Two of our colleagues through the Latinx Therapy Network have developed the curriculum that will be used. And, and this is the test, because, as I said, it's never been done before. So we will spend from mid-June to mid-October doing this first run with the curriculum and the groups that are being established. And then we will evaluate the program to figure out how we can scale it, how we can make it better and eventually, hopefully will be able to expand the project to other industries beyond agriculture.
JVN [00:48:17] So that's an incredible initiative within Healing Voices. But Healing Voices is, like, multifaceted even beyond this, this pilot program.
MÓNICA RAMÍREZ [00:48:27] Yeah. So, OK, one thing that I didn't share that I think it's really important we talk about it kind of in the context of some of the questions. But, you know, the reason that we have these four pillars is because farmworkers in our country have always experienced trauma because of the work that they do and the work conditions. So the situation for farmworkers in our country is, yes, they're experiencing wage theft. Yes, they're not being paid for all their hours of work. They're living in bad housing conditions. They're being transported in vehicles that are not safe. But in addition to that, they're being exposed to pesticides. They are, you know, they are working around and with dangerous equipment. Sexual harassment’s a major workplace problem for farmworkers, particularly for farmworker women.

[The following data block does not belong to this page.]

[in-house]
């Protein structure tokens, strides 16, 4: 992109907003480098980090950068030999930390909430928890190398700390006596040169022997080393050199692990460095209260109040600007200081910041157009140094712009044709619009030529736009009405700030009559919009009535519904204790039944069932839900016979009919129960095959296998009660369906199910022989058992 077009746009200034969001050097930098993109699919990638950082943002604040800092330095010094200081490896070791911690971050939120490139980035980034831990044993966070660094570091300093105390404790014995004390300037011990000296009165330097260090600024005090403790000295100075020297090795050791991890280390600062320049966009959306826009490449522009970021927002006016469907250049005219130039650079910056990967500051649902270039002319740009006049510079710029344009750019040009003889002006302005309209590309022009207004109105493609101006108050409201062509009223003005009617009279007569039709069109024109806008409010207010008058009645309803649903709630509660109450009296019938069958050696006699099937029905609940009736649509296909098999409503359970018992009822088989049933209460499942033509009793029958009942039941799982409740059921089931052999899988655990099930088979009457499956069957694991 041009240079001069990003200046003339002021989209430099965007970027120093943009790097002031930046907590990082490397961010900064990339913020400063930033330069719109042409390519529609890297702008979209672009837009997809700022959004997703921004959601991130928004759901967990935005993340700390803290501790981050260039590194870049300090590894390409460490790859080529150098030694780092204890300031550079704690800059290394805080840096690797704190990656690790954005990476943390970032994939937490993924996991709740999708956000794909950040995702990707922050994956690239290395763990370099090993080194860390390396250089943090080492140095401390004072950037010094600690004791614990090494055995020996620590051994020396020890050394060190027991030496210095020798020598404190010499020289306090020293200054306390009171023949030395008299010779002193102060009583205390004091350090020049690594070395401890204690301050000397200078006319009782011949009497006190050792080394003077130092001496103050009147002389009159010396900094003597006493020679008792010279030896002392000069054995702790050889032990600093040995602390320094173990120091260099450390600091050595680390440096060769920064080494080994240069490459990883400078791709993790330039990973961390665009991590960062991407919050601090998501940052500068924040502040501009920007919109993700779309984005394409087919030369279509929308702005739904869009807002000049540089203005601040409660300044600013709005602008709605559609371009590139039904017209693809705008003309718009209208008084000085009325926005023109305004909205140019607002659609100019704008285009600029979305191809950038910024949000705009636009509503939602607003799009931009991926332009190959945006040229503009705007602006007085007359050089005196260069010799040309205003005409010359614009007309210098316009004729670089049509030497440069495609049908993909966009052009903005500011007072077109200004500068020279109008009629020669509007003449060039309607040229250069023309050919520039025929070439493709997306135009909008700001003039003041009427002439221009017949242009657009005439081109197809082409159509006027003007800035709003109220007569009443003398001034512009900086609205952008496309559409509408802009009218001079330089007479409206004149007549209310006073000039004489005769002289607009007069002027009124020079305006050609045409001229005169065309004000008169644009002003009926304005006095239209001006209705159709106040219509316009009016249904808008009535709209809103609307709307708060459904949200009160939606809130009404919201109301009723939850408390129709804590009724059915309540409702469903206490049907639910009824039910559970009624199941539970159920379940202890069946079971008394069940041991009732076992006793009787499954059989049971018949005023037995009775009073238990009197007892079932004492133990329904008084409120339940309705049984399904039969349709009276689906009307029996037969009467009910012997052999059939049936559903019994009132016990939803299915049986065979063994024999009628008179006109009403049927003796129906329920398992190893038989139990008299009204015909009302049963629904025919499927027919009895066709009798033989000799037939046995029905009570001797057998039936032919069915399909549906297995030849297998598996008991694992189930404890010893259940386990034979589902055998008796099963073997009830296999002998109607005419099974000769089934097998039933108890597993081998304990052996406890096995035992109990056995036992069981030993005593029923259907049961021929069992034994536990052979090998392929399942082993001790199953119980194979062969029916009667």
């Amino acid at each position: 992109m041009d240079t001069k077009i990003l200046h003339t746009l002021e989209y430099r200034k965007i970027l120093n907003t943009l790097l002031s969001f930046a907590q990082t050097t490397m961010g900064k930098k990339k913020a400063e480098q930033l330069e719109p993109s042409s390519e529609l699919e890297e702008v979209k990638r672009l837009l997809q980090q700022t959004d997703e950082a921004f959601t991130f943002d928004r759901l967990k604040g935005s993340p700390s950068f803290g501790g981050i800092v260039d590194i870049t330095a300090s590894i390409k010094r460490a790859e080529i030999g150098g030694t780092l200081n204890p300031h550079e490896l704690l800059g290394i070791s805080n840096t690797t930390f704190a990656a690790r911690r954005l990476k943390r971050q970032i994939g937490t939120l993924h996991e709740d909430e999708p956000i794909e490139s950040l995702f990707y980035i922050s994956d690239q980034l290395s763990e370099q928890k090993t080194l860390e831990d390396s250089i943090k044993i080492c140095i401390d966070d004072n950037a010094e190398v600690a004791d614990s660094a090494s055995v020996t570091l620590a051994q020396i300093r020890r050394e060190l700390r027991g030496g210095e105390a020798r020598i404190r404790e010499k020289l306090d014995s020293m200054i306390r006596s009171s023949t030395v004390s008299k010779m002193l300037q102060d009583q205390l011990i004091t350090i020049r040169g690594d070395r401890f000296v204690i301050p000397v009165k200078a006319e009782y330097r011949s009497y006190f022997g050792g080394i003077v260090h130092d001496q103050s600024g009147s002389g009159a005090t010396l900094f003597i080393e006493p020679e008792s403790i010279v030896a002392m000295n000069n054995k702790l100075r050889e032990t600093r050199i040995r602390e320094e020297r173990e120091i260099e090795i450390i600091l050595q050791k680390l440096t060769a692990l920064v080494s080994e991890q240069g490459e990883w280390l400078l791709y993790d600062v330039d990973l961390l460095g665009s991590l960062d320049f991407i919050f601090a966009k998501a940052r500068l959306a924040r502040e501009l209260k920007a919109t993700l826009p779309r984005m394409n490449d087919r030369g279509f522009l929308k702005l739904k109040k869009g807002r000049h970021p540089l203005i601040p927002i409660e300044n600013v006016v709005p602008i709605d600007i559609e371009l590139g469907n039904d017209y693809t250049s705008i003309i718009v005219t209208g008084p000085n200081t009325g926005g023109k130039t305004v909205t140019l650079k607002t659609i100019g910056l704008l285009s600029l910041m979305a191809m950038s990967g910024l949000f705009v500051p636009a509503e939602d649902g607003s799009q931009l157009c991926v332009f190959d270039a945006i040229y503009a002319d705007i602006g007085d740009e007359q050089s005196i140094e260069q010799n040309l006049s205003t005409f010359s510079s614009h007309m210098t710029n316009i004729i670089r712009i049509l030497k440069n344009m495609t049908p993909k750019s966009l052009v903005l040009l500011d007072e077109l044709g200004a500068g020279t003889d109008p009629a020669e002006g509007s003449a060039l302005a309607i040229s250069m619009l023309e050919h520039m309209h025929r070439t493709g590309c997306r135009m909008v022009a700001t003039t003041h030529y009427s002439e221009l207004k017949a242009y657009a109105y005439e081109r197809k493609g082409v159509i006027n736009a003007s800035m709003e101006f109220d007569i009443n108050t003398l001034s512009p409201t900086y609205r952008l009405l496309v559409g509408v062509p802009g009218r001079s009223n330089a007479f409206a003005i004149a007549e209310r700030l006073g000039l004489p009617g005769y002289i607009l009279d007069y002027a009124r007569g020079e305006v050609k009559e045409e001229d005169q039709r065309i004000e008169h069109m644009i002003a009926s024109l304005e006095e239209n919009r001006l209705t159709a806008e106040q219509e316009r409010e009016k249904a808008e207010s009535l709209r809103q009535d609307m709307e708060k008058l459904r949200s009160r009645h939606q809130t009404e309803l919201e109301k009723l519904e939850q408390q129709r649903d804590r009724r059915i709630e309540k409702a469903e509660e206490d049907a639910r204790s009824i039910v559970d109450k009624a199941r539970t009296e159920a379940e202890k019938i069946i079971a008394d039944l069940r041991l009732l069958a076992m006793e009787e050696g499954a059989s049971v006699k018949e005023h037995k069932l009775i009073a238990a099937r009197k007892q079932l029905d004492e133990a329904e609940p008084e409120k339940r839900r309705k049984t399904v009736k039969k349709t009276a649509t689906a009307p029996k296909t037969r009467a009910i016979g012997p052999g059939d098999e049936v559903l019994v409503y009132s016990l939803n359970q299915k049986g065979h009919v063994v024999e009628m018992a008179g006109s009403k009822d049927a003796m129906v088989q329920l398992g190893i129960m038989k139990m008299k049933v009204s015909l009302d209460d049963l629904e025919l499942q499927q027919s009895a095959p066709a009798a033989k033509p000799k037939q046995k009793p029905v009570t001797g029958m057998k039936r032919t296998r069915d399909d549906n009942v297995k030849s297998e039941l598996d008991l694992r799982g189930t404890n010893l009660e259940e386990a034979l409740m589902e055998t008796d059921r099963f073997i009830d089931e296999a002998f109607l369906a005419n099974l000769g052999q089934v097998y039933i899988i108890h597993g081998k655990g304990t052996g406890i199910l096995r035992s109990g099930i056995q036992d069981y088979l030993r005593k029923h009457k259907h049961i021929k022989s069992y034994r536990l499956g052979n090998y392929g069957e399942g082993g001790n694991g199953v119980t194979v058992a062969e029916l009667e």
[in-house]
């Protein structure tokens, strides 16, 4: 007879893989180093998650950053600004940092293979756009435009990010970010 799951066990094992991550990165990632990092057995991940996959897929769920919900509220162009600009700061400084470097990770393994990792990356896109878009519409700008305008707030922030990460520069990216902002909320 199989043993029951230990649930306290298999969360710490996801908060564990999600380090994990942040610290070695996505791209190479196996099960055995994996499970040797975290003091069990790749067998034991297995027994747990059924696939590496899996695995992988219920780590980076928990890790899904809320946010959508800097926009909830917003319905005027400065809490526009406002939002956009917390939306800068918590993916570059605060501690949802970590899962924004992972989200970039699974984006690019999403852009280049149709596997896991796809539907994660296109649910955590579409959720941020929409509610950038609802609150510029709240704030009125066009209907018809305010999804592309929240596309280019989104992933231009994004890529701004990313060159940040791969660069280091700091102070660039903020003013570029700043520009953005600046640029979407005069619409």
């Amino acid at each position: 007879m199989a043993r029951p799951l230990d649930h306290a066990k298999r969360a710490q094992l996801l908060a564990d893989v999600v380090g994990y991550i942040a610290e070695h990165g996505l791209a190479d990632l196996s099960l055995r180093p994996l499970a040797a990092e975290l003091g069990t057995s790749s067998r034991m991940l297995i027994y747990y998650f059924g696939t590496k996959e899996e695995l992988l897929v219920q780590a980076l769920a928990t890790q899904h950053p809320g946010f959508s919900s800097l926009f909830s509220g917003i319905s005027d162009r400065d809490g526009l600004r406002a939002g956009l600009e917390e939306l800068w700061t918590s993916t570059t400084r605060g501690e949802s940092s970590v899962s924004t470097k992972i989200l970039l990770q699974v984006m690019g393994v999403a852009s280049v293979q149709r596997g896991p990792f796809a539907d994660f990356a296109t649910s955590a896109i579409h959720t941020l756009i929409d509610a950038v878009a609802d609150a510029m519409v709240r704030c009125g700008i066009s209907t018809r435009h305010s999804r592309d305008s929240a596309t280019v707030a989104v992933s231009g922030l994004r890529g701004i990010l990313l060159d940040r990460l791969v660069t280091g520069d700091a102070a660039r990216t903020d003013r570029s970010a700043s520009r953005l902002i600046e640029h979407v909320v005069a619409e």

And so there are many, many, many stressors that already existed for farmworkers pre-Covid. Now, with Covid, there are these additional stressors about staying safe. Unfortunately, thousands of farmworkers across our country have gotten Covid, and more than 9000 farmworkers in our country have died of Covid that we're aware of. So the, the situation is such that farmworkers have always needed the support that they needed even more right now. And we understand that the groups that we will be doing are for a limited number of people. There are only about 100 people that will be able to participate in this pilot. And we know that there are many, many, many who need it and want it. In fact, we're getting calls from people around the country saying, “How can I participate?” And unfortunately, we're limited right now in this pilot phase.